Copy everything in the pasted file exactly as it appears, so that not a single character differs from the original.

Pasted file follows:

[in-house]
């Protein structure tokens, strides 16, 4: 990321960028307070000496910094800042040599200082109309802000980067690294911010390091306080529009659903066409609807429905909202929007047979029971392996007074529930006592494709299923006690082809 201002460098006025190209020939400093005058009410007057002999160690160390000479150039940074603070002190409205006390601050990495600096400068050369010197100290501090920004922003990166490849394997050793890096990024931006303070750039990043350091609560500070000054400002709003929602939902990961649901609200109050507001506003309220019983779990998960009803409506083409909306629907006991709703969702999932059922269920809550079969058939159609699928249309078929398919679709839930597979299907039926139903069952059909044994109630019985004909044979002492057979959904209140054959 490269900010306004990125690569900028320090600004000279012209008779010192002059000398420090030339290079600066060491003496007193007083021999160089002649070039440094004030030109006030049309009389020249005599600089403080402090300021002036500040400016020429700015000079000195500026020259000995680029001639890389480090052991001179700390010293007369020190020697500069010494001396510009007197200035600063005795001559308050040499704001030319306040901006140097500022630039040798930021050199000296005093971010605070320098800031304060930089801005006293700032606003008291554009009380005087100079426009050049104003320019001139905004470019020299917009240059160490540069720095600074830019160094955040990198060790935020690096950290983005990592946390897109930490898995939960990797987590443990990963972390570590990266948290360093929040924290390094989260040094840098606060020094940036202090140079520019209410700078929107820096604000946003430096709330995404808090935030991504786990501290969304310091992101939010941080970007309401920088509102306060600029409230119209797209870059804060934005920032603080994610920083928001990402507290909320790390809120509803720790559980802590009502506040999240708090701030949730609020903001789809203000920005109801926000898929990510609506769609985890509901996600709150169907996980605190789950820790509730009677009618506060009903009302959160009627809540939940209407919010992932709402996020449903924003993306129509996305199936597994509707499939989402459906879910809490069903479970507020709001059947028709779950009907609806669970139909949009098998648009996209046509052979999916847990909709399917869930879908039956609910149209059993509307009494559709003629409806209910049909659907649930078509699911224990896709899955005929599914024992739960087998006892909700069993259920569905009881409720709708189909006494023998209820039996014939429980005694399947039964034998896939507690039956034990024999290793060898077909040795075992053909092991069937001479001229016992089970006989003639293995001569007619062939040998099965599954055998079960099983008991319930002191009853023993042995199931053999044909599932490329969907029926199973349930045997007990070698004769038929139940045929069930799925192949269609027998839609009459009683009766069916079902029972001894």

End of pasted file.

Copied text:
[in-house]
């Protein structure tokens, strides 16, 4: 990321960028307070000496910094800042040599200082109309802000980067690294911010390091306080529009659903066409609807429905909202929007047979029971392996007074529930006592494709299923006690082809 201002460098006025190209020939400093005058009410007057002999160690160390000479150039940074603070002190409205006390601050990495600096400068050369010197100290501090920004922003990166490849394997050793890096990024931006303070750039990043350091609560500070000054400002709003929602939902990961649901609200109050507001506003309220019983779990998960009803409506083409909306629907006991709703969702999932059922269920809550079969058939159609699928249309078929398919679709839930597979299907039926139903069952059909044994109630019985004909044979002492057979959904209140054959 490269900010306004990125690569900028320090600004000279012209008779010192002059000398420090030339290079600066060491003496007193007083021999160089002649070039440094004030030109006030049309009389020249005599600089403080402090300021002036500040400016020429700015000079000195500026020259000995680029001639890389480090052991001179700390010293007369020190020697500069010494001396510009007197200035600063005795001559308050040499704001030319306040901006140097500022630039040798930021050199000296005093971010605070320098800031304060930089801005006293700032606003008291554009009380005087100079426009050049104003320019001139905004470019020299917009240059160490540069720095600074830019160094955040990198060790935020690096950290983005990592946390897109930490898995939960990797987590443990990963972390570590990266948290360093929040924290390094989260040094840098606060020094940036202090140079520019209410700078929107820096604000946003430096709330995404808090935030991504786990501290969304310091992101939010941080970007309401920088509102306060600029409230119209797209870059804060934005920032603080994610920083928001990402507290909320790390809120509803720790559980802590009502506040999240708090701030949730609020903001789809203000920005109801926000898929990510609506769609985890509901996600709150169907996980605190789950820790509730009677009618506060009903009302959160009627809540939940209407919010992932709402996020449903924003993306129509996305199936597994509707499939989402459906879910809490069903479970507020709001059947028709779950009907609806669970139909949009098998648009996209046509052979999916847990909709399917869930879908039956609910149209059993509307009494559709003629409806209910049909659907649930078509699911224990896709899955005929599914024992739960087998006892909700069993259920569905009881409720709708189909006494023998209820039996014939429980005694399947039964034998896939507690039956034990024999290793060898077909040795075992053909092991069937001479001229016992089970006989003639293995001569007619062939040998099965599954055998079960099983008991319930002191009853023993042995199931053999044909599932490329969907029926199973349930045997007990070698004769038929139940045929069930799925192949269609027998839609009459009683009766069916079902029972001894």